We just lost three more officers. Let’s make sure their faces and stories are not forgotten.

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Sadly, we have lost three more officers over the last week. Three separate departments, three separate lives. All valued, all gone too soon.

WASHINGTON, DC– A police sergeant passed away suddenly from a medical emergency.

Sergeant Donna Allen, 49 years old, finished her midnight shift in the 3rd District. She was taken to a hospital, where she was unfortunately pronounced dead.

Her death was not believed to be related to COVID-19, and she had served in law enforcement over 30 years.

Chief Peter Newsham said in a statement:

“Sergeant Allen’s unexpected passing brings the MPD family great sadness. Her friendship and good nature will be missed by many. I offer my deepest, most heartfelt condolences to Sergeant Allen’s family and friends at this time.”

Sergeant Allen was the second DC sergeant unexpected death in less than a week.

Following the two deaths, D.C. Mayor Muriel Bowser said:

“This week, we tragically lost two of our officers, Sergeant Mark Eckenrode and Sergeant Donna Allen, while serving in the line of duty.

These dedicated first responders were both decades-long veterans of the force, devoting their lives to keeping our residents safe. Our deepest condolences go to their loved ones and our entire MPD family.

We are reminded every day of the tremendous sacrifices of our police officers during these challenging times as they protect our safety.”

BREMERTON, WA– Bainbridge Police Officer Kurt Enget died last Friday after being hospitalized for nearly a week for symptoms consistent with COVID-19. Results of his test have not been confirmed and he is set to undergo an autopsy by the Kitsap County Coroner’s Office.

Sunday, April 5, Officer Enget was admitted to Harrison Medical Center. He remained stable until he quickly deteriorated. 

Officer Enget, 49 years old, was with the Bainbridge Island Police Department since 2005. Last year he became the department’s K9 officer, working with a new tracking bloodhound named Whitney.

Bainbridge Island City Manager Morgan Smith said:

“Unfortunately, Officer Enget’s condition worsened rapidly. It was something that while he had been ill for a while, his hospitalization and deterioration occurred quite quickly.

This loss is another reminder of the danger of COVID-19 and the devastating impacts to our city, our region and the entire world. Numbers that we’re hearing every day are more than statistics.

Each one represents a friend, a family member, a neighbor or a colleague. For each death reported, there’s a personal story.

And now for Bainbridge Island, the story of what is happening across the world is also our own story, of sadness and grief.”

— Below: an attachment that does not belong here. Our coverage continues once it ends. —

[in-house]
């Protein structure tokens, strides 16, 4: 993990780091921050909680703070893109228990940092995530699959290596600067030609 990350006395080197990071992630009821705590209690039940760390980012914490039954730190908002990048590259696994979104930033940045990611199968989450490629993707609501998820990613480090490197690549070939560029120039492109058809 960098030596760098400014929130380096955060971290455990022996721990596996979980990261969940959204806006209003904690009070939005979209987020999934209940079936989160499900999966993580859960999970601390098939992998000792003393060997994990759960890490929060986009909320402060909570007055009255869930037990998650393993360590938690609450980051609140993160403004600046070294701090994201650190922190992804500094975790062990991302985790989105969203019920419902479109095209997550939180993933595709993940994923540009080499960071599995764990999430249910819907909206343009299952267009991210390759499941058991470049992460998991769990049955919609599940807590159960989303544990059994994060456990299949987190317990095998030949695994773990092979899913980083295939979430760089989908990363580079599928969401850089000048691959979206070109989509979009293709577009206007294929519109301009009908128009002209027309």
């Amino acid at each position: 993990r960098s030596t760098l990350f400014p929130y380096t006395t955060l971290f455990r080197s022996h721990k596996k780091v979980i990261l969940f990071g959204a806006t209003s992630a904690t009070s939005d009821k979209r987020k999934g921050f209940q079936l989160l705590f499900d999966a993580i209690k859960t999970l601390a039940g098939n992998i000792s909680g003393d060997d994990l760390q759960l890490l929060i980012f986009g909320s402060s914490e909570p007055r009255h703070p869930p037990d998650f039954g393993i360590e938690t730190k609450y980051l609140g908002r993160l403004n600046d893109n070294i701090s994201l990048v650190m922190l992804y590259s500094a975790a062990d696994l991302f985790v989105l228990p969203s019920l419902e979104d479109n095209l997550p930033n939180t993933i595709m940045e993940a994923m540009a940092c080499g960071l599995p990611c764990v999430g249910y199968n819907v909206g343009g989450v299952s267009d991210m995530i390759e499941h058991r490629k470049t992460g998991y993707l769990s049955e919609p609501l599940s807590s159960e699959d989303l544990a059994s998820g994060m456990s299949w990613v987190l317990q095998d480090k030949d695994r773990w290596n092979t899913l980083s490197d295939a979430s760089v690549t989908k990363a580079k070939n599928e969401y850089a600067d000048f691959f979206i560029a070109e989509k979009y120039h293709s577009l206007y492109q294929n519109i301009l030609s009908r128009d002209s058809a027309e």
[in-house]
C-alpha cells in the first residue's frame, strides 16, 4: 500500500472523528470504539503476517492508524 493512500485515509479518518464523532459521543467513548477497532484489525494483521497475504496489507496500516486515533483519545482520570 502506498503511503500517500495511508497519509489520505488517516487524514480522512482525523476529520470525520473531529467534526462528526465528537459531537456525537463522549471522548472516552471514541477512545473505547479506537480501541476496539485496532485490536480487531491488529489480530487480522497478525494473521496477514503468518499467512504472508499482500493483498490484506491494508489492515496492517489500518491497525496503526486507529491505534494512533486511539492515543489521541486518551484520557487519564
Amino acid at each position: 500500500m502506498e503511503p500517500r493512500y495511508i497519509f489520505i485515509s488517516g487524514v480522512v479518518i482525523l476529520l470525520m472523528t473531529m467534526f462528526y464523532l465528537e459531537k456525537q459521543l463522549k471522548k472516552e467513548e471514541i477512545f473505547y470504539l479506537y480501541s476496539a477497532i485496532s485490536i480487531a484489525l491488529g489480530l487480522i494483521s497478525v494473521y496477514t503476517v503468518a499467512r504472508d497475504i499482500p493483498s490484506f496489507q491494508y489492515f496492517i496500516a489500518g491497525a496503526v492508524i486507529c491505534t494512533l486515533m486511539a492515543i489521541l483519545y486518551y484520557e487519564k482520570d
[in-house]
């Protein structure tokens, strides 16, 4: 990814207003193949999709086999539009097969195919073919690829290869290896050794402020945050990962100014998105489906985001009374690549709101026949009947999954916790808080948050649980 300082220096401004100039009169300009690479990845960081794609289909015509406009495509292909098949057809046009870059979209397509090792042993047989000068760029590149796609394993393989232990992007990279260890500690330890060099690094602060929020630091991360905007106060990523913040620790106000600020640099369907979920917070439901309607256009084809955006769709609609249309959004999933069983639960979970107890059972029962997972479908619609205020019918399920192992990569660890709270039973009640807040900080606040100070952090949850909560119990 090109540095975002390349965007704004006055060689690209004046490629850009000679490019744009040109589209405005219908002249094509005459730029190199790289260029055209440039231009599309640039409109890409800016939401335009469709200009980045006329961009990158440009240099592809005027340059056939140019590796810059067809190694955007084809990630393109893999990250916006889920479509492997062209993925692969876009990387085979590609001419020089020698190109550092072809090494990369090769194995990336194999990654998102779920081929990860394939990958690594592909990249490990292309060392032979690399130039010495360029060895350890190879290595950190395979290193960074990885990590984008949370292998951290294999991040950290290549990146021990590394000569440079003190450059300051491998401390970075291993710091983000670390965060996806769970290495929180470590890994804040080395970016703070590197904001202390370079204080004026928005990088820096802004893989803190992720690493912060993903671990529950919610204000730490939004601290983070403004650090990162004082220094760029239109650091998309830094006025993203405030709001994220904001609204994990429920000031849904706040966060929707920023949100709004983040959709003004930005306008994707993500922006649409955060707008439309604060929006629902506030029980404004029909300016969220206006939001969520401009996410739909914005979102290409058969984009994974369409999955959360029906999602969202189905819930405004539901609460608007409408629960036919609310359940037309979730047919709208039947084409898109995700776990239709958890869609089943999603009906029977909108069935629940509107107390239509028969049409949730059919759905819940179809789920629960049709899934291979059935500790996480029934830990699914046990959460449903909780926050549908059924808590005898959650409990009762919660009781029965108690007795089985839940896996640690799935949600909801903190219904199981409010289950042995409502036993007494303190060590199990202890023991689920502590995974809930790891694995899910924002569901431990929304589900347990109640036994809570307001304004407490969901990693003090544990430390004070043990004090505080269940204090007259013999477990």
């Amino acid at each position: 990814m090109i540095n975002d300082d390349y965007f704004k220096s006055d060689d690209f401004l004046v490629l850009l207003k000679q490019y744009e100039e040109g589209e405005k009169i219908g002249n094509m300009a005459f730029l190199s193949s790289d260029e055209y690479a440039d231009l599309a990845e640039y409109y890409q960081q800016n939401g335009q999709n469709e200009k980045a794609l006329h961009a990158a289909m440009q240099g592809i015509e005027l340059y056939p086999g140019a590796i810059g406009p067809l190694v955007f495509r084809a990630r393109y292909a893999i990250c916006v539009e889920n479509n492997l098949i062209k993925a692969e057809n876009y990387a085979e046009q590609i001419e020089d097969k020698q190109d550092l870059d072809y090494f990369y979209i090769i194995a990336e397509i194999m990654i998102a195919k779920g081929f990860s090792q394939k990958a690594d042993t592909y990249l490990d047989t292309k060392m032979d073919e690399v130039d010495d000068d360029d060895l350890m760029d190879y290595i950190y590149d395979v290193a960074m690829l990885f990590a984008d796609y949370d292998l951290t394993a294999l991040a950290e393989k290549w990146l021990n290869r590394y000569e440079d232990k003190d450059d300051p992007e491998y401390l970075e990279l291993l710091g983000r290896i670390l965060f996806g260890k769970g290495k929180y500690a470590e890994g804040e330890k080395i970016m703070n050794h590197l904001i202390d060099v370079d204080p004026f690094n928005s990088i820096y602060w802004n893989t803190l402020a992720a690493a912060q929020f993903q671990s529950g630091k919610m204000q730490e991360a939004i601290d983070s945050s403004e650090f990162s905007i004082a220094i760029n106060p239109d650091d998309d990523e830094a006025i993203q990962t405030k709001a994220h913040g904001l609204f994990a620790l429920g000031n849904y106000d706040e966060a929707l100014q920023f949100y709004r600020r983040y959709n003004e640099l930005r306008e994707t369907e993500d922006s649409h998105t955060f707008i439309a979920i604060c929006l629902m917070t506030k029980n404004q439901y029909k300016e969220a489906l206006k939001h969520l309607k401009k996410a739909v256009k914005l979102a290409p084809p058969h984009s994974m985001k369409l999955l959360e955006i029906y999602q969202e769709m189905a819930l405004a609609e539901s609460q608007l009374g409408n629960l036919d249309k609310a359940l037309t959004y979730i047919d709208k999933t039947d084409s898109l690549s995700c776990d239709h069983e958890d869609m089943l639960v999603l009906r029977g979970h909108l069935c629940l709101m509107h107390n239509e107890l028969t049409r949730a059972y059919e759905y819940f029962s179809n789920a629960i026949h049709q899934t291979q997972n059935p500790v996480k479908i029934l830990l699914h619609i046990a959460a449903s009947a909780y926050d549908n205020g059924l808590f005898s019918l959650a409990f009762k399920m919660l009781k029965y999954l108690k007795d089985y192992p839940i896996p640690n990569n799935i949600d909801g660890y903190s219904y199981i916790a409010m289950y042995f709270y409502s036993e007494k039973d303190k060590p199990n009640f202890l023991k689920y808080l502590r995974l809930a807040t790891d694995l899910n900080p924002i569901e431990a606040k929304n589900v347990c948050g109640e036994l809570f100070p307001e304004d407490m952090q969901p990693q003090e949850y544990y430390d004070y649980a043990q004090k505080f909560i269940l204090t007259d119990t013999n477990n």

Just as a reminder, Officer Enget has not been confirmed to have been infected with COVID-19, but his symptoms were consistent with the virus.

Interim Police Chief Scott Weiss said:

“There’s no real way to soft-pedal it. Everybody’s hurting. All the officers are having to deal with the loss of a friend and a family member. Everybody’s processing that, each in their own way.”

Weiss also said that Friday morning, officers had about an hour’s notice that Officer Enget’s body would be transported to the coroner’s office. In that short amount of time, officers from 50-60 different local agencies were able to show up to honor the officer in a procession.

Weiss said:

“The word spread quickly. People knew Kurt and they came to pay their respects. I think that says a lot.”

In a statement, Weiss also said:

“Kurt was a very important member of our team, known by so many in our community, including those at the dog park where he often brought K-9 Whitney.

“He was a friendly and caring officer who embodied what it means to be a member of the Bainbridge Island Police Department. He was an irreplaceable colleague, dedicated to service to the entire community, and we will miss him greatly.”

Officer Enget was set to undergo an autopsy today.

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Murdered officer's grave desecrated before headstone even placed

MISSOULA, MT– A 32-year old police officer was found in his home on Saturday dead from apparent suicide.

Lake County Sheriff’s Deputy Ross Holcomb was with the sheriff’s office since 2017 and is also a combat veteran with the United States Marines. 

Lake County Sheriff Don Bell said:

“It is with great sadness that I report that one of our Lake County Sheriff’s Deputies, Ross Holcomb, 32, of Ronan, was found deceased in his home. Preliminary investigation suggests the death to be suicide.”

Deputy Holcomb leaves behind a nine-year old daughter.

Helen Bushby Tyree is Deputy Holcomb’s mother. She was overwhelmed by the support shown to her and her late son during a procession from Missoula to Ronan.  In a Facebook post, she said:

“Yesterday morning I woke with the first concern of bringing Ross home from Missoula. The outpouring of community love and support was overwhelming and somehow painfully beautiful.

I didn’t know this was going to be happening until Ross’s dad and I were invited to escort Ross back home.

I am forever greatful [sic] for being able to see and meet people who love and respect my son. In this time that I often can barely breathe, seeing people along the route in their cars and standing at attention as Ross passed by took my breath away.

I am so greatful [sic] to the community that knew this very special man that I’m blessed to know as my son and who took time to express their grief and respect. Healing is going to be a very very long road but yesterday gave me hope that it may be out there.”

None of these losses are easy to swallow. Please keep all of these officers, their families, and their departments and communities in your prayers.

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